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New York Times

Such false magnification of problems of “border management” has defined a disturbing and false relation to a deeply distorted image of globalism, of fuzzy borders, and not only apparent but intentional distortion–

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–predicated on a false sense of national vulnerability, the urgency of greater border security, and the definition and elevation of national interests above global needs.

The rejection of refugees and closing of borders in the United States in the Age of Trump seems endemic:  if the country resettled some three million people since 1980, when modern refugee policy began, this year, the United States for the first time fewer resettled refugees than the rest of the world–less than half as many as the rest of the world.  The shuttering of borders is echoed in some 800,000 cases for asylum awaiting review, revealing a distorted view of the global situation that is mirrored by the blurred map behind Mike Pompeo’s head, and may suggest a global irresponsibility and deliberate disentanglement from world affairs.  But it also suggests a deep remapping of the place of the nation in the world, not limited to the State Department or Mike Pompeo, of imagining the greater proximity of the borderline to the mental imaginary, and a privileging of so-called sovereign rights over pathways of human flow.

The promised wall planned for the border of unscalable height is a bit of a blank canvas designed to project fears of apprehension onto those who would confront it, a barrier to prevent motion across the border by unilaterally asserting the lack of agency or ability to cross a line that was long far more fluid, in a sort of sacred earth policy of protecting the nation’s territory along its frontiers–and refusing the extend rights or recognition to those who remain on its other side.  Trump’s signing of grandiose Executive Orders as statements of sovereignty stand to reverberate endlessly in our spatial imaginary of the nation–while hardly warranted as a form of national defense, the border wall serves as a phatic act of sovereignty that redefines the function of national bounds.  Indeed, in a country whose history was defined by the negotiation of borderlands, the assertion of the long unstable border as an impermeable barrier seems a form of willed historical amnesia, as well as the fabrication of a non-existent threat.  The repeated indication of the southwestern border seems to seek to restore it to prominence in our national consciousness–and to see its security as being linked to the health of our nation–as if to make the current project of re-bordering an improvement of our national security–a process of re-bordering that is a performance of sovereignty, simultaneously symbolic, functional, and geopolitical in nature.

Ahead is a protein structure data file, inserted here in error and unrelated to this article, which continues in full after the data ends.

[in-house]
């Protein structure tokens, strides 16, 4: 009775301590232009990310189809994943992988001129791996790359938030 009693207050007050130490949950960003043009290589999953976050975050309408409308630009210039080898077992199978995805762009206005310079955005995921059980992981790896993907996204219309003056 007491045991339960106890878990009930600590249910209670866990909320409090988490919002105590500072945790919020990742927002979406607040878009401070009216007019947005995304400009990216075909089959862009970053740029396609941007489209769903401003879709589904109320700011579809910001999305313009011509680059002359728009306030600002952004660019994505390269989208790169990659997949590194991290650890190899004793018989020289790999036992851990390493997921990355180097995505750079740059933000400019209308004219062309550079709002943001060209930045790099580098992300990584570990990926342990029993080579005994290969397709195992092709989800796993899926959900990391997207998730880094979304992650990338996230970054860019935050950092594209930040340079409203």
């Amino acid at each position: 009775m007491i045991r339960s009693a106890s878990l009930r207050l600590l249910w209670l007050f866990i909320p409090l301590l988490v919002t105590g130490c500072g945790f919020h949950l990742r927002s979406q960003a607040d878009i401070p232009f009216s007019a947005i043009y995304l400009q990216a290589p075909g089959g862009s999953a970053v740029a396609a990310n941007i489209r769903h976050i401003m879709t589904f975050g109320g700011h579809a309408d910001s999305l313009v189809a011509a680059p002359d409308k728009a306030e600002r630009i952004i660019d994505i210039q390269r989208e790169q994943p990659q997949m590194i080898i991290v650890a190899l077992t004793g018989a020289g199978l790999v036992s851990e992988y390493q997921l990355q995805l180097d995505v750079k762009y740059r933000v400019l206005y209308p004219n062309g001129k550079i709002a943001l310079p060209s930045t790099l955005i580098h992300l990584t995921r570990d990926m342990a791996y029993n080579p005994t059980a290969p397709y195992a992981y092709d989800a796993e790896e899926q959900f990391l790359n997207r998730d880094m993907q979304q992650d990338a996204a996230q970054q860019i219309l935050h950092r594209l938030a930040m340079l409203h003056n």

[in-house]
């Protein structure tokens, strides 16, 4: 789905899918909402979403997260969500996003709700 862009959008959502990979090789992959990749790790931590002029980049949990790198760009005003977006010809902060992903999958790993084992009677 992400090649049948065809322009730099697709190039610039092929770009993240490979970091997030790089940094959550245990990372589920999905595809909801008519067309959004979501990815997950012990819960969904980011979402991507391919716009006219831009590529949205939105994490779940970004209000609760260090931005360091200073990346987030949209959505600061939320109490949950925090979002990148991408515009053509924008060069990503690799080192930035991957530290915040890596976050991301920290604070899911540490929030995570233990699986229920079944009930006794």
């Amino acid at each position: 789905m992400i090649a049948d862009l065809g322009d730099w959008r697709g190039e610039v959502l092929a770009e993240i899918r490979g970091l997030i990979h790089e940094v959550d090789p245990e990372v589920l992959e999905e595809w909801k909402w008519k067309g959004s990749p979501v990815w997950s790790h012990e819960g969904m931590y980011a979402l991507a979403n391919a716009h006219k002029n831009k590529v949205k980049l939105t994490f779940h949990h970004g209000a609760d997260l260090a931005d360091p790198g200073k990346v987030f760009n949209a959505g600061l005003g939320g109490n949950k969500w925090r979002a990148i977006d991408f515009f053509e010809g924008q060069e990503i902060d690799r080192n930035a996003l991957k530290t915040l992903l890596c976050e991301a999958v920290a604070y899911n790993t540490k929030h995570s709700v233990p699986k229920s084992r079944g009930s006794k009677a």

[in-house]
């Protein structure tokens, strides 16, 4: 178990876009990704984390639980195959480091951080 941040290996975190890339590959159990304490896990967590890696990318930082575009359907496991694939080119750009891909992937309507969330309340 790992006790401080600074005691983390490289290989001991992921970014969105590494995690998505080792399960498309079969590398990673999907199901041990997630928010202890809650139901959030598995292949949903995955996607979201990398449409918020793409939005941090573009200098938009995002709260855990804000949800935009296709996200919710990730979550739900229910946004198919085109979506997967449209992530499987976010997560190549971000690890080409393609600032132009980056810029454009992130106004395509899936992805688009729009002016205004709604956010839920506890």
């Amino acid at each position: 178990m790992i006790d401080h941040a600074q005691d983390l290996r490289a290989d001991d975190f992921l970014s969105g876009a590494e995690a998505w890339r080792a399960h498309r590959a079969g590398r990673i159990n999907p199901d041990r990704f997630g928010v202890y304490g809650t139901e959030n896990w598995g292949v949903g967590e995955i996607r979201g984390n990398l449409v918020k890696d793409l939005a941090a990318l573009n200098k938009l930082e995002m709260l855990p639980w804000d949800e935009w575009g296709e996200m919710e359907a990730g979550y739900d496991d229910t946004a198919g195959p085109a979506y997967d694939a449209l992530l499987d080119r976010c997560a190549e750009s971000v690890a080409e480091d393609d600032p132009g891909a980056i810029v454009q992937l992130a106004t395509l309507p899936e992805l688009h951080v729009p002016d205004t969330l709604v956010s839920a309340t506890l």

The symbolic of sovereignty is far more insistent than the functional, and the symbolic register is the heart of its political meaning, if the structural need is promoted as a response to geopolitical actuality.  

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For the Trump train, the wall is a “smart” redefinition of the nation, rooted less in the accordance of civil rights or guaranteeing of human rights, than the subsuming of law to protection of a nation that we imagine as under assault.  If globalization has been understood as a process of “re-bordering,” where the lines between countries are neither so fixed or so relevant to political action on the ground, the border wall maps a defense against globalization in its rejection of open borders.  The proposed construction sets a precedent as an act of unilateral border-drawing, or willful resistance to re-bordering, by asserting a new geographical reality to anyone who listens, and by cutting off the voices of those powerless to confront it.  The deeply dehumanizing conceit of the border wall that was modeled in several prototypes deny the possibility of writing on their surface.

In ways that mirror the inflation of the executive over reality or the rule of law, the border wall serves to reinstate an opposition over a reality of cross-border migration.   And Trump seems particularly well-suited and most at home at this notion of reordering, which he has made his own as a construction project of sorts, where he gets to perform the role of the chief executive as a builder, as much as a politician or leader of a state, and where he gets to fashion a sense of sovereign linked to building and construction, to a degree that the builder turned political seems to be intensely personally invested and tied.  Although Trump has been keen to treat the notion of a border wall as a form of statecraft, the proposed border wall is all too aptly described as a an archaic solution to a twenty-first century problem–for it projects an antiquated notion of boundary drawing on a globalized world in terrifyingly retrograde ways.  For while the construction of the border wall between Mexico and the United States was mistakenly accepted as a piece of statecraft that would restore national integrity and define the project and promise of the Trump presidency to restore American ‘greatness’ rooted in an illusory idea of privilege, but focusses on the privilege of entering the sovereign bounds of the nation alone.